This year of all years, we need Moonlight . It's a film that believes in people, specifically characters who inspire deep wells of empathy in each other instead of hatred and anger. Through their eyes we see how patience and resilience can alter one's perspective for the better, cutting through multiple levels of struggle that can't be resolved easily. If our divided America is looking in the mirror trying to figure out what the future looks like, Moonlight reflects a complex portrait of compassion and community that still feels humanly possible.
Barry Jenkins' decades-spanning drama understands words can fail us at times. So its pristine images often speak for themselves. As a young black man named Chiron struggles with identity and purpose while growing up in a rough neighborhood outside of Miami, the film defies its coming-of-age genre boundaries with a liberated camera, sublime sense of pacing and startlingly cohesive performances.
Three different actors headline separate vignettes that take place during pivotal time periods of Chiron's life. Each gains its title from names he has received either by friends or birth. All feature constant battles surrounding his mother's (Naomie Harris) drug abuse and a relentless feeling of isolation. We see nine-year old "Little" (Alex R. Hibbert) for the first time being chased through abandoned projects by a group of tormentors. There he meets Juan (Mahershala Ali), a community drug dealer who takes a keen interest in the boy's well-being and eventually becomes his surrogate father figure.
Moonlight 's second segment is at times surreal. Now a conflicted teenager, "Black" (Ashton Sanders) retreats from the consistent bullying at school by shutting down emotionally, sequestering a series of confusing desires he feels inside. But one singular experience with Kevin (Jharrel Jerome), a longtime classmate, inspires Chiron to express personal emotions that up to this point have felt alien. The starry-eyed moment both teenagers share on the beach is the definition of intimacy.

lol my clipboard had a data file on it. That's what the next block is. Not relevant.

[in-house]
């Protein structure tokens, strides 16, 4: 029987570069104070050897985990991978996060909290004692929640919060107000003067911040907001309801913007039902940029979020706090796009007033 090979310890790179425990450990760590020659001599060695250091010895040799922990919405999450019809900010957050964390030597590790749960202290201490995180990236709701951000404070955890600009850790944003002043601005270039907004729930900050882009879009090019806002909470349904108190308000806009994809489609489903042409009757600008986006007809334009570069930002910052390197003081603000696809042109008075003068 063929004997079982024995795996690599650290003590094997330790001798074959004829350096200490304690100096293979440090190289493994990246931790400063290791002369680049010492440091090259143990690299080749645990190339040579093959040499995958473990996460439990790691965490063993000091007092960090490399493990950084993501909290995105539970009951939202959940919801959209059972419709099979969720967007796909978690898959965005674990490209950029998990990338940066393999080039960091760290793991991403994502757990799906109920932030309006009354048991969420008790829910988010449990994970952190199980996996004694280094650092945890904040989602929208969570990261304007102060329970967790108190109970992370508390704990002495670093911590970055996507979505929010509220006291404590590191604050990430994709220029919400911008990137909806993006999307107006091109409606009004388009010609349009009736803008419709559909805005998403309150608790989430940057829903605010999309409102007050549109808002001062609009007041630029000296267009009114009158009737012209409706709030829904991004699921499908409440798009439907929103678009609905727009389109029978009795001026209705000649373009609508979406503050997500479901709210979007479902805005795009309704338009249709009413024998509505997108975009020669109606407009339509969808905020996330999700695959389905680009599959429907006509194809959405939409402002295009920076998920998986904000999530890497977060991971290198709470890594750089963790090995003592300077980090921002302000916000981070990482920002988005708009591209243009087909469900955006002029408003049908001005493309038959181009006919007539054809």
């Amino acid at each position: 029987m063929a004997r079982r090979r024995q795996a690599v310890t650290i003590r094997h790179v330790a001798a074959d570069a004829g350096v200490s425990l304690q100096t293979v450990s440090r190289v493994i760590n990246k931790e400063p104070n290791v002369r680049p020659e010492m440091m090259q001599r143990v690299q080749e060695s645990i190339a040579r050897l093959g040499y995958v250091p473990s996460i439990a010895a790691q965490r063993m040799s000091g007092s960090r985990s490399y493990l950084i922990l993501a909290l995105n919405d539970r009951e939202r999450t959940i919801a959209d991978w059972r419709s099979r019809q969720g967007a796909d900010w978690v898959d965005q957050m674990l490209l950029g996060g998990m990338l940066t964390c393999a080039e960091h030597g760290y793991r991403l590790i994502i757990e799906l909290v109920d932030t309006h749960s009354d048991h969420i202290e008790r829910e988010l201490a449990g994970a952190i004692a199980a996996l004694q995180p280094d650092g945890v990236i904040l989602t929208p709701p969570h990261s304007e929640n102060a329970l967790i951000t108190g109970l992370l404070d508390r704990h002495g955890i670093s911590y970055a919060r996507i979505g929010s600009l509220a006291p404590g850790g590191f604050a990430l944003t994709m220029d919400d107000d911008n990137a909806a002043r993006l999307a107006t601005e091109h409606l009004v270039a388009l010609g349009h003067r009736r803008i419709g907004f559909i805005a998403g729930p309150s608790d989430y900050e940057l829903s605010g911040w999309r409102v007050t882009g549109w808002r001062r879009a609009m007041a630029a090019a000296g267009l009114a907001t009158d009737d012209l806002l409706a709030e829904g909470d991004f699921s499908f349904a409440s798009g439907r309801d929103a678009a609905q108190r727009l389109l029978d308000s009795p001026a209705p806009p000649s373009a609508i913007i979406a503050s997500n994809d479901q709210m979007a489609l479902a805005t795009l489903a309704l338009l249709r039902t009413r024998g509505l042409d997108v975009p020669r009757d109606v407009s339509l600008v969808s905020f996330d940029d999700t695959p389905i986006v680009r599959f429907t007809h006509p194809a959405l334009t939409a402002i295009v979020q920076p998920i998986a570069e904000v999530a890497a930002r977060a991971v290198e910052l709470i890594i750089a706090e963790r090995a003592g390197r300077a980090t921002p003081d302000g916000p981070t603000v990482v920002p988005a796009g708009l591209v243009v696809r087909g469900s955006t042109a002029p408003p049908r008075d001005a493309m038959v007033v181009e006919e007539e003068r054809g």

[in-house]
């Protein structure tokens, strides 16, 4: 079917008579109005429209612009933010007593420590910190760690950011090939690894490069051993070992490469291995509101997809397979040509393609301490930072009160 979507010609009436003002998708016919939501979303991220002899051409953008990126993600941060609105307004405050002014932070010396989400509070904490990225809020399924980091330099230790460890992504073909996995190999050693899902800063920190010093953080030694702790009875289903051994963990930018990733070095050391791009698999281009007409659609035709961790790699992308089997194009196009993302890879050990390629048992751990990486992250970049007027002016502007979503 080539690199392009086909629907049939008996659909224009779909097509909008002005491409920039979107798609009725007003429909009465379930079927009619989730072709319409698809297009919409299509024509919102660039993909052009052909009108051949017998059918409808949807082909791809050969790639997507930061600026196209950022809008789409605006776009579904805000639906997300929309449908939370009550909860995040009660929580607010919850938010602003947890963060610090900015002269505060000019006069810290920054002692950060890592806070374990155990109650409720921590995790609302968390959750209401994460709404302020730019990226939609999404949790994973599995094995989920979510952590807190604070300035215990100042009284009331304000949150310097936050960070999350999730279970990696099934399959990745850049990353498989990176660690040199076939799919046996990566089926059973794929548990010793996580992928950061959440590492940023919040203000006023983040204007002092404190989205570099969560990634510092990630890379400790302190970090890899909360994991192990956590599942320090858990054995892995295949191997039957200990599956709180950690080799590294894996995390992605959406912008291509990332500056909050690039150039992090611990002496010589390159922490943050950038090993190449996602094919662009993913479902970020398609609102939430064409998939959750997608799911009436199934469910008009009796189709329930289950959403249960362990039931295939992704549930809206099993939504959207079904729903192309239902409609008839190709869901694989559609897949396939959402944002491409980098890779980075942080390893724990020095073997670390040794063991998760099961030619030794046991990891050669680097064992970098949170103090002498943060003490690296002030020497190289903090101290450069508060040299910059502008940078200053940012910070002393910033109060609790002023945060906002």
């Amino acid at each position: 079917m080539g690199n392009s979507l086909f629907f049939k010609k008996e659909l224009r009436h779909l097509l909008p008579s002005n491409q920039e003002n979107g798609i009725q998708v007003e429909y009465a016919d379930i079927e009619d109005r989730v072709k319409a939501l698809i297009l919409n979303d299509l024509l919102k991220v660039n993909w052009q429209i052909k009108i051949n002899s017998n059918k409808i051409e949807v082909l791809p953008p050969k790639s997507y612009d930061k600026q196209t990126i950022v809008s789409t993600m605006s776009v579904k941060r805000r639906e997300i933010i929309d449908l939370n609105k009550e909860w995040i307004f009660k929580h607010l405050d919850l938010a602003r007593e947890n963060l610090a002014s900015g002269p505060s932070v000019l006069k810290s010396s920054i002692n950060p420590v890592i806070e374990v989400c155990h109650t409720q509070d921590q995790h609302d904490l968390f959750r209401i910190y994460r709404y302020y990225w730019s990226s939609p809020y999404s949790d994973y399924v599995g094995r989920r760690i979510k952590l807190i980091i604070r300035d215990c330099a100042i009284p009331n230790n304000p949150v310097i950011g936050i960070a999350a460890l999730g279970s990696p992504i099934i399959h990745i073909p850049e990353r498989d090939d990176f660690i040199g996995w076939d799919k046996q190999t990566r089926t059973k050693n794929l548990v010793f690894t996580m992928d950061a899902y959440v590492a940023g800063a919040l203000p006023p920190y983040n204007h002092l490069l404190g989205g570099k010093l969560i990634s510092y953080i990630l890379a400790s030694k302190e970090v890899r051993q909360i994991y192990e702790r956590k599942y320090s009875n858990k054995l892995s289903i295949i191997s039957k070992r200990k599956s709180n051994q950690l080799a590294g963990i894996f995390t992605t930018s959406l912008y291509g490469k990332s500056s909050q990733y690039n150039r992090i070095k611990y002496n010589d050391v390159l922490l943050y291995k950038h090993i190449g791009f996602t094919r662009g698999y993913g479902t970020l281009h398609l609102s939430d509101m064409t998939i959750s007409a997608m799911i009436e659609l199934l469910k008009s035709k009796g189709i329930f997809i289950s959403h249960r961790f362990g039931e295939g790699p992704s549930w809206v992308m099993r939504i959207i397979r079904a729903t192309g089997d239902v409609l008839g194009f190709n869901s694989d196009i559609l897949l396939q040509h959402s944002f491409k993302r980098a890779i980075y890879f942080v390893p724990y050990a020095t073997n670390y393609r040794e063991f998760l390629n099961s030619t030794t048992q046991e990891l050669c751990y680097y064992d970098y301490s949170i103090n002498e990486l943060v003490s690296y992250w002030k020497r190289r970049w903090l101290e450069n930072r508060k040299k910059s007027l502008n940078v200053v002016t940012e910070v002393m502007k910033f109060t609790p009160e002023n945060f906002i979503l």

The film's final third finds Chiron (Trevante Rhodes) in his late twenties working the drug game in Atlanta. He's seemingly taken all the wrong advice that Juan gave him years before. Yet another chance meeting with Kevin (André Holland) allows both men to revisit feelings of unchecked happiness that have lingered for nearly a decade. During an extended sequence inside an old timey diner, Moonlight comes full circle in ways that up until now had seemed impossible.
Despite displaying the scope of an epic, Jenkins' longing film remains compact and personal, never indulging in self-important resolutions about social issues and class division. Those hard-nosed realities exist in the background and are presented normally without a hint of sensationalism or politics. As a result, we see how these factors may influence but not define a young man's life.
Whereas most recent indie films use shaky hand-held visuals as a crutch, Moonlight is blissfully fluid. Its images effortlessly glide alongside Chiron even when things get tough, the light-footed camera lingering on complicated men and women with endless admiration. Many great examples abound, but none more luminescent than when Juan's girlfriend Teresa (Janelle Monáe) sits at the dinner table gleaming with a wise smirk, or the shot of Kevin smiling as he strolls away from Chiron to put a special song on the jukebox.
Yes, this year of all years we need Moonlight , which opens Friday, Nov. 4. It's a film of the future, presenting a cinematic space where being in the presence of black bodies does not inspire fear or angst. Jenkins' sublime and resonant drama refuses to indulge in stereotypes surrounding hot-button issues like racism, crime, and drug abuse. Sadly, this level of complexity feels revolutionary when compared to the way most mainstream media continues to portray people of color with imbalanced and inaccurate representation. Black lives not only matter in Moonlight , they change and evolve with the passage of time.